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Marriott returned over $1 billion in stock buybacks and dividends in 2013
In 2013, Marriott International repurchased 20 million shares for $829 million, including 4.4 million shares for $200 million in the fourth quarter. Combined with cash dividends of $196 million paid in 2013, the company returned over $1 billion in cash to shareholders. To date in 2014, Marriott has repurchased nearly 4.9 million shares for approximately $238 million.
This disclosure comes as Marriott International announced on February 14 that its board of directors declared a quarterly cash dividend of seventeen cents ($0.17) per share of common stock. The dividend is payable on March 28, 2014 to shareholders of record on February 28, 2014.
Public misled by Mayan Palace fraud hoax; guest reviews positive
Cancun travel site MustSeeCancun.com says fake claims about the Mayan Palace resort have been distributed amongst the public in an attempt to disrupt the resort's popularity. It has distributed a press release to combat the negativity, claiming guest reviews tell a different story and when Mayan Palace reviews are analyzed it shows the scam has not been pulled on vacationers, but rather on the resort itself.
"The Mayan Palace fraud talk has been rooted out as nothing more than an Internet hoax perpetrated by an anonymous source for unknown reasons. This may have been done to damage the reputation of Mayan Palace or could simply be the work of an enterprising blogger looking to drum up some traffic for his or her own sites with negative news. Although the person or people responsible for the Mayan Palace fraud reports may never be found it hasn't hurt the popularity of the luxury hotel. Mayan Palace is still the go-to destination for travelers looking to experience the majestic areas of Mexico and this holiday season proved that no unfounded allegation was enough to keep people away, especially when they can easily read how much the resort is enjoyed by its previous visitors."
Swaziland 5-star resort considered risky
By Mfanukhona Nkambule, read more at The Times of Swaziland
The Swaziland Government's proposed E500 million five-star, six-storey hotel is considered a high risk investment. Hospitality industry experts say a hotel with 500 rooms, in any environment, is a high risk to the funder or owner.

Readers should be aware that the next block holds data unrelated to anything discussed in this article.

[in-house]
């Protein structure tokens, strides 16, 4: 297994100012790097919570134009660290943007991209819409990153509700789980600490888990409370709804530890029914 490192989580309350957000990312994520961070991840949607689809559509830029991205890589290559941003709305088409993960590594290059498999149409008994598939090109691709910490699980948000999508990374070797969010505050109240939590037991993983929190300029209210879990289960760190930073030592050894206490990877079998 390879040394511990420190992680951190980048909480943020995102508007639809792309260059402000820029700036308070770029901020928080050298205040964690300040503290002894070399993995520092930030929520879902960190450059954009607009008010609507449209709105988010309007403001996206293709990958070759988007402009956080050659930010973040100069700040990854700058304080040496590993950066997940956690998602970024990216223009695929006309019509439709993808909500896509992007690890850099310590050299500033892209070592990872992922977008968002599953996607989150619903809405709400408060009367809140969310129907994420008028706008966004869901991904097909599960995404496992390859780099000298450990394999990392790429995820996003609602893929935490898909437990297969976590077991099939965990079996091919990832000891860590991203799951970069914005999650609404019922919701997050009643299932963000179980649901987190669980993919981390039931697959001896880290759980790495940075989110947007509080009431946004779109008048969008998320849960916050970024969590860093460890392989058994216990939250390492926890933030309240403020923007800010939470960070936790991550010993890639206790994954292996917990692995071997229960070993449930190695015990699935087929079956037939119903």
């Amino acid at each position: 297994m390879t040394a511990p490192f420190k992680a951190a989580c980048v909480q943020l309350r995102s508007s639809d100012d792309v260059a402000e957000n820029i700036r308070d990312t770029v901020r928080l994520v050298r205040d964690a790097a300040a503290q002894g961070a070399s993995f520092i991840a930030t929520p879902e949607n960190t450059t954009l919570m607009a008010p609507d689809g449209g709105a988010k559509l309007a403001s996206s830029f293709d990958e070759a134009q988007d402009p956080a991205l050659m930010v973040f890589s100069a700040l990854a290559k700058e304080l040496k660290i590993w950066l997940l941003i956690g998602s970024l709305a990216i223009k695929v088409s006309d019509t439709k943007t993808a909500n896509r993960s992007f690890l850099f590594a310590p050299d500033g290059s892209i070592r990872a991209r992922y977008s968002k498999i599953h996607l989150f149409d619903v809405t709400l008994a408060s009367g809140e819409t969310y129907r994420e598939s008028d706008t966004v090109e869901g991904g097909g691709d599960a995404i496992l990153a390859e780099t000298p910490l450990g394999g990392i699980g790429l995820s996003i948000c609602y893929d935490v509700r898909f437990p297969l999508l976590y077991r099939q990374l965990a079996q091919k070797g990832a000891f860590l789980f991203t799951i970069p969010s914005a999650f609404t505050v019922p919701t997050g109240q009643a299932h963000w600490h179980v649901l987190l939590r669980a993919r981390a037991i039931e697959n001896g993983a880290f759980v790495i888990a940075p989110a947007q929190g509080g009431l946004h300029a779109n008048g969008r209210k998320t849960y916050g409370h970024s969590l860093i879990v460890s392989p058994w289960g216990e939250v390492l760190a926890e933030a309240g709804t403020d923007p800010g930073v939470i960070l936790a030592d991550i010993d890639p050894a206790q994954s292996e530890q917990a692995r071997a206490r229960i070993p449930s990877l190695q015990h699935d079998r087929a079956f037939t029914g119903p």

The new hotel will be built a stone's throw from where the prestigious Ezulwini Sun Hotel stopped operating in 2012. Ezulwini Sun remains closed until management sees a significant increase in demand for hotel rooms in Ezulwini and across the country in general. It was operating at occupancy rate of 52 percent per annum at the time it was closed. The hotel, situated opposite Lugogo Sun and adjacent to MTN headquarters, had 60 hotel rooms and employed 60 people. Lugogo Sun has 202 rooms while Royal Swazi Spa Hotel has 149 rooms.
All these hotels, it has been established, struggle to attain full bookings even though they have an average number of rooms.
On the other hand, government insists on setting up its six-storey hotel to be linked to an International Convention Centre. It is projected that government's hotel will have 500 rooms to be built in phases. Construction is expected to begin in the next two months and will take two and a half years.
The Times SUNDAY requested Lance Rossouw, the Area Manager of Sun International, to give his view of government's new investment. He was also asked to explain why Ezulwini Sun closed down.
The highly respected hotel manager gave this advice to government; "Properly researched and branded hotel properties that are built today carry low to medium risk. A five-star, 500-bedroom hotel in any environment is very high risk, unless supply and demand research is crying out for such an investment."
Rossouw said Ezulwini Sun did not close down but had been mothballed until such time it was clear whether supply and demand required that it be necessary to operate the hotel again. Mothballing is described as the preservation of a production facility without using it to produce. It is also defined as reserving something for use in future, depending on demand and supply.
At the time the production or hotel is mothballed, demand and supply were low; thus squeezing profits.
"It must be understood that the Ezulwini Sun did not close down, but has been mothballed until such time as it is clear whether supply and demand requires that it be necessary to operate the Hotel again," said Rossouw.
"The mothballing was essentially initiated by the completion of the 15 year Vacation Club Timeshare contract, which then caused us to take a long, hard look at the worth, in terms of competitive analysis. "It was clear to us that the Ezulwini Sun operating purely as a hotel would have presented the 202 bedroom Lugogo Sun with its major competitor.
He said management found that Ezulwini Sun and Lugogo Sun were competing with each other; with both operating at the lower 50 percent level, hence one was diluting the other.
"In order for us to reopen the Ezulwini Sun for business, we would need to see a significant increase in demand for hotel rooms in the Valley and the Kingdom in general. We would only consider other uses if the proposal is financially viable over a protracted period of time and it is of a high standard."
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